Von Sternberg is known for his exceptional skill in lighting and photographing Dietrich to optimum effect. He had a signature use of light and shadow, including the impact of light passed through a veil or slatted window blinds (as for example in Shanghai Express). This combined with the scrupulous attention to set design and costumes makes the films they made together among cinema's most visually stylish. The collaboration of one actress and director creating seven films is still unmatched in motion pictures, with the possible exception of Katharine Hepburn and George Cukor, who made ten films together over a much longer period but which were not created for Hepburn the way the last six von Sternberg/Dietrich collaborations were.
Dietrich's first film after the end of her partnership with von Sternberg was Frank Borzage's Desire (1936) with Gary Cooper, a commercial success that gave Dietrich an opportunity to try her hand at romantic comedy.
Extravagant offers lured Dietrich away from Paramount to make her first color film The Garden of Allah (1936) for independent producer David O. Selznick, for which she received $200,000, and to Britain for Alexander Korda's production, Knight Without Armor (1937), at a salary of $450,000, which made her one of the best paid film stars of the time.
In the late 1930s, Dietrich created a fund with Billy Wilder and several other exiles to help Jews and dissidents escape from Germany. In 1937, her entire salary for Knight Without Armor ($450,000) was put into escrow to help the refugees.
While in London, Dietrich later said in interviews, she was approached by Nazi Party officials and offered lucrative contracts, should she agree to return to Germany as a foremost film star in the Third Reich. She refused their offers and applied for U.S. citizenship in 1937.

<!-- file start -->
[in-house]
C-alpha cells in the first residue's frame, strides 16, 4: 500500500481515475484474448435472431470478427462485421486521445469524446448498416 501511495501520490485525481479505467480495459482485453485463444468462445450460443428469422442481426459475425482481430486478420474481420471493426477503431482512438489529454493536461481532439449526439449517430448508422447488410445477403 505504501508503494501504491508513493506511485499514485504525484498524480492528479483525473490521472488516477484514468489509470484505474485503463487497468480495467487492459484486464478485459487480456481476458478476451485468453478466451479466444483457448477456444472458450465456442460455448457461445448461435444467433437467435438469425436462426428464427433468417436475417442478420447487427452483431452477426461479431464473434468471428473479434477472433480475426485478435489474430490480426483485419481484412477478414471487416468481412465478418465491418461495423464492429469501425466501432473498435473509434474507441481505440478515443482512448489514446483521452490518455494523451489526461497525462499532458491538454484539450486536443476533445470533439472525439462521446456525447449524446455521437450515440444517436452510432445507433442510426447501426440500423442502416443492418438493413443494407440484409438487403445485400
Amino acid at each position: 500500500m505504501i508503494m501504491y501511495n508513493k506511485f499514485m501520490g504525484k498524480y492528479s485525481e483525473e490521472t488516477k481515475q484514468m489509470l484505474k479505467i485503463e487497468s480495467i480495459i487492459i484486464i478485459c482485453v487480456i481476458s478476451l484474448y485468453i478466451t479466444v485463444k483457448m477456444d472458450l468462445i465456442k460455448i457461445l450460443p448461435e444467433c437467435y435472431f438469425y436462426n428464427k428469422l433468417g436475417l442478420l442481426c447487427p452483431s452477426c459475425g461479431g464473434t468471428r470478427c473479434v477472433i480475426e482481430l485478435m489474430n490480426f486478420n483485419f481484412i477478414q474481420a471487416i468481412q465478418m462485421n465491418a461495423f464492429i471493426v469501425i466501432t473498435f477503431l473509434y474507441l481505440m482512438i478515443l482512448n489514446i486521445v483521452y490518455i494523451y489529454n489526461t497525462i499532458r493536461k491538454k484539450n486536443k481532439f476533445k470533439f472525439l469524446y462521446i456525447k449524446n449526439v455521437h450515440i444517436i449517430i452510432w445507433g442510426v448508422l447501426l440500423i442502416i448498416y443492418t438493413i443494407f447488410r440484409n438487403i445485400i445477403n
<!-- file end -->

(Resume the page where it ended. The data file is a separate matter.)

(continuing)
In 1939, she became an American citizen and renounced her German citizenship.
In December 1941, the U.S. entered World War II, and Dietrich became one of the first public figures to help sell war bonds. She toured the U.S. from January 1942 to September 1943 and was reported to have sold more war bonds than any other star.
At the war's end in Europe, Dietrich reunited with her sister Elisabeth and her sister's husband and son. Dietrich vouched for her sister and her sister's husband, sheltering them from possible prosecution as Nazi collaborators. But she would later omit the existence of her sister and her sister's son from all accounts of her life, completely disowning them and claiming to be an only child.
She also moved her husband and his mistress from Europe to a ranch in the San Fernando Valley, near Hollywood.
Dietrich received the Medal of Freedom in November 1947, for her "extraordinary record entertaining troops overseas during the war". She said this was her proudest accomplishment. She was also awarded the Légion d'honneur by the French government for her wartime work.